Hundreds of fans turned up to the first stadium date of Ed Sheeran's UK tour on Thursday to discover their tickets were invalid and they had to buy new ones.
On Tuesday, Sheeran's promoters said they had cancelled all tickets bought on Viagogo in a crack-down on touting.
Many affected fans in Manchester were not aware and were told to buy new face-value tickets in order to get in, before seeking a refund from Viagogo.
"I was fuming," said Samantha Dutton from Stoke-on-Trent.
"I paid £400 for two tickets, now I've got to pay £150 to go and see him, and then I'll get my money back within five days, apparently.
"If you haven't got a spare £150 to pay for your tickets again, then you can't get in - and it's my girl's 21st birthday."
Sheeran's promoters have cancelled more than 10,000 tickets that were resold on Viagogo - often at vastly inflated prices - for 18 dates in the star's sold-out tour.
Millie Nicholson, 18, from Skipton, North Yorkshire, supported Sheeran's attempts to tackle touting, but said this was "definitely not" the best way to go about it.
"To come all the way here to be pulled aside and be told your ticket's not valid, it's not good," she said.
"I paid £180 for mine and it's not on. And to be here to pay for another one - you're supposed to be here to have a good time… But I do think it's the right thing to do, to crack down."
Yasmin Campbell, from Harrogate, found out on Facebook the day before that the tickets had been cancelled and agreed that it was "definitely the right thing to do".
She said: "At least we're going to get to see the concert and it's not a total sham, but it's just horrible. It's taken all the excitement out of the build-up of the event and instead it's filled us with anxiety, and I will never buy from Viagogo again.
"A lot of people aren't fortunate enough to be able to pay again.
"My brother and his partner have stayed at home today and they're just hoping to get the refund through the bank because they couldn't afford to put the payment down again and they weren't interested in going through all of this farce to be able to do that."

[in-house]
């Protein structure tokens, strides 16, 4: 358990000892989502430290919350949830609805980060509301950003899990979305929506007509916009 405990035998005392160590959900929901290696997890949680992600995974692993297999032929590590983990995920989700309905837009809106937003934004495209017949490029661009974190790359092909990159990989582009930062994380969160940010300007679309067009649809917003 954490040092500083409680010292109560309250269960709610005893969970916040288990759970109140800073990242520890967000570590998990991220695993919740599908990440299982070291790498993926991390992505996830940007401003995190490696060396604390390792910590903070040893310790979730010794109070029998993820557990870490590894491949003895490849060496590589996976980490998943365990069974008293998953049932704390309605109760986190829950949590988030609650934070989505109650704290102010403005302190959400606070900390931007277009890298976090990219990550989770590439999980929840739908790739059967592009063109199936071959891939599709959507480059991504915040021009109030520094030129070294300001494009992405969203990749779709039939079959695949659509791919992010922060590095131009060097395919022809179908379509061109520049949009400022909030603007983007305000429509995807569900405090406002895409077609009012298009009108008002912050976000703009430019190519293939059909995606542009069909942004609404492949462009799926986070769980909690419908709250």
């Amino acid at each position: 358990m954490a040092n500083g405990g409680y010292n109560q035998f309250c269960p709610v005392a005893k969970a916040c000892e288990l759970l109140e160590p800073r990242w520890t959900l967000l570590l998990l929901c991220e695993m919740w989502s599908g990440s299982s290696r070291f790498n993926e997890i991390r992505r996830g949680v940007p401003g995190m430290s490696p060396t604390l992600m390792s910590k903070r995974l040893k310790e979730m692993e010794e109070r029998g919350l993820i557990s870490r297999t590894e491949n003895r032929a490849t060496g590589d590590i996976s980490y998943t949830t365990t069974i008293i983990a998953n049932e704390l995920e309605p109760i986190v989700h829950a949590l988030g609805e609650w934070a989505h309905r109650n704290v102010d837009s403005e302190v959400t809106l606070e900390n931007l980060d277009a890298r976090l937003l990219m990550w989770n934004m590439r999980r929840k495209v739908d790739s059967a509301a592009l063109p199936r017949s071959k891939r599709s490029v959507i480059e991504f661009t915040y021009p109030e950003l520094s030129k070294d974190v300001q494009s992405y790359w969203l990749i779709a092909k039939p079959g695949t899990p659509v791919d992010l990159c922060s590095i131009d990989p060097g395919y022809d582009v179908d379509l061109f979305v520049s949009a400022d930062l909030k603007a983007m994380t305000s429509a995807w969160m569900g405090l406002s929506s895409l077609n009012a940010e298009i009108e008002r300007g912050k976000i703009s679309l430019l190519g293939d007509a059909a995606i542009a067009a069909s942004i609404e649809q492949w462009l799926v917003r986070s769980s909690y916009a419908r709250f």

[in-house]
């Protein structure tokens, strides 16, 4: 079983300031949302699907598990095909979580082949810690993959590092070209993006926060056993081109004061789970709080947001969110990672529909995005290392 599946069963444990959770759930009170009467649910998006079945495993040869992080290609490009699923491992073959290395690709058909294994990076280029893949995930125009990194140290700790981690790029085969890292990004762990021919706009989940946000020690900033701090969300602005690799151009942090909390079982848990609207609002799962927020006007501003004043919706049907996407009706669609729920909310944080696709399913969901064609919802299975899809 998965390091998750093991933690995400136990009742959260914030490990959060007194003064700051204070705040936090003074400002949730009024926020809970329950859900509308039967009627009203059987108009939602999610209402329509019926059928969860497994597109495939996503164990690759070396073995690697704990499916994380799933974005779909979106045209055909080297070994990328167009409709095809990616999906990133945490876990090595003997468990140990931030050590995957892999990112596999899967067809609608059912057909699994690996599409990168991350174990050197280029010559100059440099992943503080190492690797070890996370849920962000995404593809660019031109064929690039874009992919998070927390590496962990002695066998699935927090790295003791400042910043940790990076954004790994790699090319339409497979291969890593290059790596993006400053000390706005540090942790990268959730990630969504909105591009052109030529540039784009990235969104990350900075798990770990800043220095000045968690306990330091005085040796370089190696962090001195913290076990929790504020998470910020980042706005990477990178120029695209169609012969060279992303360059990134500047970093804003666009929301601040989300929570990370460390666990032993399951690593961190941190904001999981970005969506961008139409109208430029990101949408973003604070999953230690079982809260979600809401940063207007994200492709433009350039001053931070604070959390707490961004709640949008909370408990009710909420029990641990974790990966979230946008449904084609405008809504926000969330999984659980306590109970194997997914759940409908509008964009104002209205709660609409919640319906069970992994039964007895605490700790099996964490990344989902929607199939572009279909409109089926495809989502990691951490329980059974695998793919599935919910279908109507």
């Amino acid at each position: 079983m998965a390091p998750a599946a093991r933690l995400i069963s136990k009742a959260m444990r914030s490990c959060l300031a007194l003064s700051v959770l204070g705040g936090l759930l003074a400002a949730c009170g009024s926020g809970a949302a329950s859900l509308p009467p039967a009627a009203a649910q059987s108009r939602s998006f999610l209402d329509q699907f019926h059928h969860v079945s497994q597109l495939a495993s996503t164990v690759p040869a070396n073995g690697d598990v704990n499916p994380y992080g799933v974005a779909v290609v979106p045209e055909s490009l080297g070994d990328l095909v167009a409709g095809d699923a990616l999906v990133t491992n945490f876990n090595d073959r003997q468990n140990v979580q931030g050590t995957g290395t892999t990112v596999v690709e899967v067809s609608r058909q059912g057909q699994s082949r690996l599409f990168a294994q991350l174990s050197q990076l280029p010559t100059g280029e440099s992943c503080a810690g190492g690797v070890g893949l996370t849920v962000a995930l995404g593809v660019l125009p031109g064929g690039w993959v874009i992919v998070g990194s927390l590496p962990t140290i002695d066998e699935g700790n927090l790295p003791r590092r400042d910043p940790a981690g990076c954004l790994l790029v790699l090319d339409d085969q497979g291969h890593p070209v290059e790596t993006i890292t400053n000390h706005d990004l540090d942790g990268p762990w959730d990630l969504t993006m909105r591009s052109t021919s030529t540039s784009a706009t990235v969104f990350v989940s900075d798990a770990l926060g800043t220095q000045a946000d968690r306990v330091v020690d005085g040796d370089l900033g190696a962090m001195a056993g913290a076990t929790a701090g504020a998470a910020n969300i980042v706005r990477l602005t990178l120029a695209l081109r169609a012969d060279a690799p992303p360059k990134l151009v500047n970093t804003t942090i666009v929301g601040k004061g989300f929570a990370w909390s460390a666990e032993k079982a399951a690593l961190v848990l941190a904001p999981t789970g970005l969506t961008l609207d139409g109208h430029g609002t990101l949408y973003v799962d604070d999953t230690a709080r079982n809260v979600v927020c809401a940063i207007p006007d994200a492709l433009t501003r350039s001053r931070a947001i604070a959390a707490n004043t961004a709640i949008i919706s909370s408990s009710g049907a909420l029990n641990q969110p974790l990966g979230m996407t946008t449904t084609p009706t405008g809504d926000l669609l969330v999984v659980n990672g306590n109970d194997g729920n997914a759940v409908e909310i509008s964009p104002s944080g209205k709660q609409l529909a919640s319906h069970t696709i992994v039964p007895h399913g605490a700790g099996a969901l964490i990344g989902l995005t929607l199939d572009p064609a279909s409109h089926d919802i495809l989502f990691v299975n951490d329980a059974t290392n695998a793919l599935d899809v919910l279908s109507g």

Stuart Galbraith, chief executive of the tour's promoters Kilimanjaro Live, said they were trying to make sure people paid no more than "the price on the ticket that Ed wanted them to pay".
He said: "Although it's inconvenient for customers, we are helping them achieve refunds on transactions where they've just been ripped off.
"We have people we're helping out today who have paid up to £4,000, which is just outrageous.
"Everyone we've dealt with today, and we've dealt with hundreds, we've given them advice about how to receive refunds against their fraudulently traded tickets and we've sold them face-value tickets. So we've achieved what Ed wanted us to."
He advised fans with tickets bought from Viagogo for other dates to arrange refunds and buy new face value tickets in advance. He said those affected should follow instructions on FanFairAlliance.org.
He said: "Our whole process has been to try to deal with as much of this as possible in advance. We don't want to inconvenience people queuing and to be honest we don't want to deal with this ourselves on the day.
"If people have got tickets they know they've bought on the secondary market and they've paid over the odds, go to FanFairAlliance.org."
Fans who only discover that their tickets are invalid on the day and can't immediately afford to buy new face value tickets will be given the chance to come back and buy tickets for a different date, he said.
Asked for a response to this story, Viagogo directed the BBC to the FAQ section of its website, where it protests against concert promoters who deny entry to fans using resold tickets.
"These types of entry restrictions are highly unfair and in our view, unenforceable and illegal," it says.